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Poem of the Day

Posted: 20 March 2013

Into the street the Piper stept,
Smiling first a little smile,
As if he knew what magic slept
In his quiet pipe the while;
Then, like a musical adept,
To blow the pipe his lips he wrinkled,
And green and blue his sharp eyes twinkled,
Like a candle-flame where salt is sprinkled;
And ere three shrill notes the pipe uttered,
You heard as if an army muttered;
And the muttering grew to a grumbling;
And the grumbling grew to a mighty rumbling;
And out of the houses the rats came tumbling.
Great rats, small rats, lean rats, brawny rats,
Brown rats, black rats, gray rats, tawny rats,
Grave old plodders, gay young friskers,
Fathers, mothers, uncles, cousins,
Cocking tails and pricking whiskers,
Families by tens and dozens,
Brothers, sisters, husbands, wives--
Followed the Piper for their lives.
From street to street he piped advancing,
And step for step they followed dancing,
Until they came to the river Weser
Wherein all plunged and perished!
- Save one who, stout as Julius Caesar,
Swam across and lived to carry
(As he, the manuscript he cherished)
To Rat-land home his commentary:
Which was, "At the first shrill notes of the pipe,
I heard a sound as of scraping tripe,
And putting apples, wondrous ripe,
Into a cider-press's gripe:
And a moving away of pickle-tub-boards,
And a leaving ajar of conserve-cupboards,
And a drawing the corks of train-oil-flasks,
And a breaking the hoops of butter-casks:
And it seemed as if a voice
(Sweeter far than by harp or by psaltery
Is breathed) called out, 'Oh rats, rejoice!
The world is grown to one vast dry-saltery!
So munch on, crunch on, take your nuncheon,
Breakfast, supper, dinner, luncheon!'
And just as a bulky sugar-puncheon,
All ready staved, like a great sun shone
Glorious scarce an inch before me,
Just as methought it said 'Come bore me!' 
- I found the Weser rolling o'er me."

from The Pied Piper of Hamelin
Robert Browning 1812 - 1889

Poem for the Day

Posted: 19 March 2013

Sweep thy faint strings, Musician,
With thy long, lean hand;
Downward the starry tapers burn,
Sinks soft the waning sand;
The old hound whimpers couched in sleep,
The embers smoulder low;
Across the wall the shadows
Come, and go.

Sweep softly thy strings, Musician,
The minutes mount to hours;
Frost on the windless casement weaves
A labyrinth of flowers;
Ghosts linger in the darkening air,
hearken at the opening door;
Music hath called them, dreaming,
Home once more.

The Song of Shadows
Walter de la Mare 1873 - 1956

Poem for the Day

Posted: 15 March 2013

When I am an old man I shall not wear beige.
I shall wear faded denim and cowboy boots which are down at heel and need soled.
I shall spend all my money on guitar strings and magazines and beer,
And buy coffee for the old women wearing purple.
I shall still wear a golden earing, like some kind of ancient, gypsy minstrel,
And go out in port and starboard socks like Kate and Anna McGarrigle.
I shall sing the protest songs I learned as a teenager
That demand to know where all the flowers have gone.
And I shall argue in public with traffic wardens and slow check-out girls,
And swear loudly at religious zealots and politicians
To challenge the arrogance of their self-promoting dogma.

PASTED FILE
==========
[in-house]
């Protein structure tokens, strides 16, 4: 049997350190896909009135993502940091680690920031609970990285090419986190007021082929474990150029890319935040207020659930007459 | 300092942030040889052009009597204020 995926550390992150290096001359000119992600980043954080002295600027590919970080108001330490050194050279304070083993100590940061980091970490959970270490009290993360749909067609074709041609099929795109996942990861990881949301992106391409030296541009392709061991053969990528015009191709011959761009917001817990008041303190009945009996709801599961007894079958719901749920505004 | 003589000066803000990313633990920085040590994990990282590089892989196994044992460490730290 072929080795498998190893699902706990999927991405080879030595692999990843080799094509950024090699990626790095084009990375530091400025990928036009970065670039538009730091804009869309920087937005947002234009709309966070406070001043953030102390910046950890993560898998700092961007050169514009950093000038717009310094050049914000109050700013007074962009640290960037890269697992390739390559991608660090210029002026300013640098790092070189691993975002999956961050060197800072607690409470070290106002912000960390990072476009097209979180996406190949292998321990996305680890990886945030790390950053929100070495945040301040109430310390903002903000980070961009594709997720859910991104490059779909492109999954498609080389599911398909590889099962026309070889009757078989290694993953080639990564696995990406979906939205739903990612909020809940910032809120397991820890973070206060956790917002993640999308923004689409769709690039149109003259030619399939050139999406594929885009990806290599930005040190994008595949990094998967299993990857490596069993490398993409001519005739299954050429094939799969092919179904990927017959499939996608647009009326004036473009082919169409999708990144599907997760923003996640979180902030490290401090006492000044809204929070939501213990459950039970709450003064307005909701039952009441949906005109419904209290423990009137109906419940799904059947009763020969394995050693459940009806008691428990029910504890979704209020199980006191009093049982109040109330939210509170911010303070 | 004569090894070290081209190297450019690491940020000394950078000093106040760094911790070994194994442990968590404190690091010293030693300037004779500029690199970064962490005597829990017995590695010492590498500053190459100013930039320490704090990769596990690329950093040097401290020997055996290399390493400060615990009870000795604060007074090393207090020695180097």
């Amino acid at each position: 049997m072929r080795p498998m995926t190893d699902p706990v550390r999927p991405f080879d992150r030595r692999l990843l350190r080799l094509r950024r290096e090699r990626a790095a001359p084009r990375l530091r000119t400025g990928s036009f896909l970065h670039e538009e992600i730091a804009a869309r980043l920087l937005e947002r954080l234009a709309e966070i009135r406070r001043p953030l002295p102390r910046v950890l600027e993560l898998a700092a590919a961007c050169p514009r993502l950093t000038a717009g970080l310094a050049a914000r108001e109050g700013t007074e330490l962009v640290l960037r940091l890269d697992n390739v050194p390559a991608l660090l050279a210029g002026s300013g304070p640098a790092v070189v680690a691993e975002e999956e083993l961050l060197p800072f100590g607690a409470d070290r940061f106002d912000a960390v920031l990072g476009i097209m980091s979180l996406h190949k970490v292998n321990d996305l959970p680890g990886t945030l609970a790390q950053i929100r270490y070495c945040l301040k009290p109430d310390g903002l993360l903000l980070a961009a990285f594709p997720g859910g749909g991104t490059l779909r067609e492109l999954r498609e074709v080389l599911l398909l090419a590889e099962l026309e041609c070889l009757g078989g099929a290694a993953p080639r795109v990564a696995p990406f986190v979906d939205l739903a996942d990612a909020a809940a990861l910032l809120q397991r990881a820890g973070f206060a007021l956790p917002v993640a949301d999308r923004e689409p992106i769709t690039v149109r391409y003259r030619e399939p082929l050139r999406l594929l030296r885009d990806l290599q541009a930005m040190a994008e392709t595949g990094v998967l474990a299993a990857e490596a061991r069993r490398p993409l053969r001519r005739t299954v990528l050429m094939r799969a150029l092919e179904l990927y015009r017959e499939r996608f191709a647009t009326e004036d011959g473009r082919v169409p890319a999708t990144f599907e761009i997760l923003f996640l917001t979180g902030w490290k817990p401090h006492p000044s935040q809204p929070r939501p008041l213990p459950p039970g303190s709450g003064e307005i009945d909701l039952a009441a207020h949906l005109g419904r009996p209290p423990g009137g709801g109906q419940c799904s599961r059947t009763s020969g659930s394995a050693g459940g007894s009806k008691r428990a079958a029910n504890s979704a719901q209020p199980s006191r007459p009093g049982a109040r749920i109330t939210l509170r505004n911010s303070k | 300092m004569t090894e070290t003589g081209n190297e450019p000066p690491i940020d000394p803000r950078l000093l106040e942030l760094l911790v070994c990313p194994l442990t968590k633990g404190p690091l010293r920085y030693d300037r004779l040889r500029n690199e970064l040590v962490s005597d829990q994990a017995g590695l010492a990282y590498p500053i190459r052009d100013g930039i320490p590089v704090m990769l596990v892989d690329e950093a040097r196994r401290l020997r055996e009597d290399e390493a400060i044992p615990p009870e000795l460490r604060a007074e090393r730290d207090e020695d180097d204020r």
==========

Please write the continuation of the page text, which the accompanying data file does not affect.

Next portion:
I shall turn up at music festivals with my guitar
And people will look and say, “I thought he was dead.”
And I will release a CD of new songs
That shall have on its cover a cautionary label which says:
Fuck Parental Guidance!

Just for now though, in my sombre middle age, I have to act responsibly
And not embarrass my friends and family.
I have to eat sensibly and not drink too much,
And pay my taxes and vote.

But later on, when I am old, my friends will know
That in my dotage I am just rebelling late in life
Against the strict, grey Presbyterianism of my youth.

Omen: A Man’s Reply to Jenny Joseph
Bill Adair

Poem for the Day

Posted: 14 March 2013

When I am an old woman I shall wear purple
With a red hat which doesn't go, and doesn't suit me.
And I shall spend my pension on brandy and summer gloves
And satin sandals, and say we've no money for butter.
I shall sit down on the pavement when I'm tired
And gobble up samples in shops and press alarm bells
And run my stick along the public railings
And make up for the sobriety of my youth.
I shall go out in my slippers in the rain
And pick flowers in other people's gardens
And learn to spit.

You can wear terrible shirts and grow more fat
And eat three pounds of sausages at a go
Or only bread and pickle for a week
And hoard pens and pencils and beermats and things in boxes.

But now we must have clothes that keep us dry
And pay our rent and not swear in the street
And set a good example for the children.
We must have friends to dinner and read the papers.

But maybe I ought to practice a little now?
So people who know me are not too shocked and surprised
When suddenly I am old, and start to wear purple.

Warning
Jenny Joseph 1932 -

Poem for the Day

Posted: 13 March 2013

In memory of the 16 children and their teacher were killed at Dunblane Primary School on 13 March 1996.

When I was one I was just begun
When I was two I nearly new
When I was three I was nearly me
When I was four I was that much more
When I was five I was just alive
Now that I am six I'm as clever as clever
I think I'll stay six for ever and ever.

When I Was One
A.A.Milne 1882 - 1956

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